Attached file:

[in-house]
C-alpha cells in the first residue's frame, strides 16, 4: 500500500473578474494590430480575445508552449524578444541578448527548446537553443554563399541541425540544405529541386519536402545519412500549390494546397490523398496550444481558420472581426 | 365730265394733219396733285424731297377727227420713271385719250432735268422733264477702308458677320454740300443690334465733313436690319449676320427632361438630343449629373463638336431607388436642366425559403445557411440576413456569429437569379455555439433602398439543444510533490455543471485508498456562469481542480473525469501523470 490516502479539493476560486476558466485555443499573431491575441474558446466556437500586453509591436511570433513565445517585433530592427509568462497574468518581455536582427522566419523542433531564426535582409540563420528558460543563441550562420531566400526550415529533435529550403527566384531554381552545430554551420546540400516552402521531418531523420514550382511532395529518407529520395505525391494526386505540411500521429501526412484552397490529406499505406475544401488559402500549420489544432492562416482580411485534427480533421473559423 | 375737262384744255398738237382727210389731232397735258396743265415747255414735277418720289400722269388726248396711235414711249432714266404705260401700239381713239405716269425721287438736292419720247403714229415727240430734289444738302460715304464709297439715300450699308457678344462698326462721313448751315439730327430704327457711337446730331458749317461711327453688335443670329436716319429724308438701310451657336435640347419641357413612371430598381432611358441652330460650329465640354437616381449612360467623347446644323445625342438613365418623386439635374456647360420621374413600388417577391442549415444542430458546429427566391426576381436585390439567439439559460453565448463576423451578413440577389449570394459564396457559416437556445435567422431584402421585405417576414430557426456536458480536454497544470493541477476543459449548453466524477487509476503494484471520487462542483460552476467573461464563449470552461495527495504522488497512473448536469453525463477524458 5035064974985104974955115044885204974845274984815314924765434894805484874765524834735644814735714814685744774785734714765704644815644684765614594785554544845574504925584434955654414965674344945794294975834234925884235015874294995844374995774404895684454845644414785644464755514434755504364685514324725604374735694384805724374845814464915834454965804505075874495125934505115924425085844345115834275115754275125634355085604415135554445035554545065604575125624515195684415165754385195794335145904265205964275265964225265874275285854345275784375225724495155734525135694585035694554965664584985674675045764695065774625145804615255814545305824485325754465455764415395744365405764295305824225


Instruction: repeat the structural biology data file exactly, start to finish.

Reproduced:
[in-house]
C-alpha cells in the first residue's frame, strides 16, 4: 500500500473578474494590430480575445508552449524578444541578448527548446537553443554563399541541425540544405529541386519536402545519412500549390494546397490523398496550444481558420472581426 | 365730265394733219396733285424731297377727227420713271385719250432735268422733264477702308458677320454740300443690334465733313436690319449676320427632361438630343449629373463638336431607388436642366425559403445557411440576413456569429437569379455555439433602398439543444510533490455543471485508498456562469481542480473525469501523470 490516502479539493476560486476558466485555443499573431491575441474558446466556437500586453509591436511570433513565445517585433530592427509568462497574468518581455536582427522566419523542433531564426535582409540563420528558460543563441550562420531566400526550415529533435529550403527566384531554381552545430554551420546540400516552402521531418531523420514550382511532395529518407529520395505525391494526386505540411500521429501526412484552397490529406499505406475544401488559402500549420489544432492562416482580411485534427480533421473559423 | 375737262384744255398738237382727210389731232397735258396743265415747255414735277418720289400722269388726248396711235414711249432714266404705260401700239381713239405716269425721287438736292419720247403714229415727240430734289444738302460715304464709297439715300450699308457678344462698326462721313448751315439730327430704327457711337446730331458749317461711327453688335443670329436716319429724308438701310451657336435640347419641357413612371430598381432611358441652330460650329465640354437616381449612360467623347446644323445625342438613365418623386439635374456647360420621374413600388417577391442549415444542430458546429427566391426576381436585390439567439439559460453565448463576423451578413440577389449570394459564396457559416437556445435567422431584402421585405417576414430557426456536458480536454497544470493541477476543459449548453466524477487509476503494484471520487462542483460552476467573461464563449470552461495527495504522488497512473448536469453525463477524458 5035064974985104974955115044885204974845274984815314924765434894805484874765524834735644814735714814685744774785734714765704644815644684765614594785554544845574504925584434955654414965674344945794294975834234925884235015874294995844374995774404895684454845644414785644464755514434755504364685514324725604374735694384805724374845814464915834454965804505075874495125934505115924425085844345115834275115754275125634355085604415135554445035554545065604575125624515195684415165754385195794335145904265205964275265964225265874275285854345275784375225724495155734525135694585035694554965664584985674675045764695065774625145804615255814545305824485325754465455764415395744365405764295305824225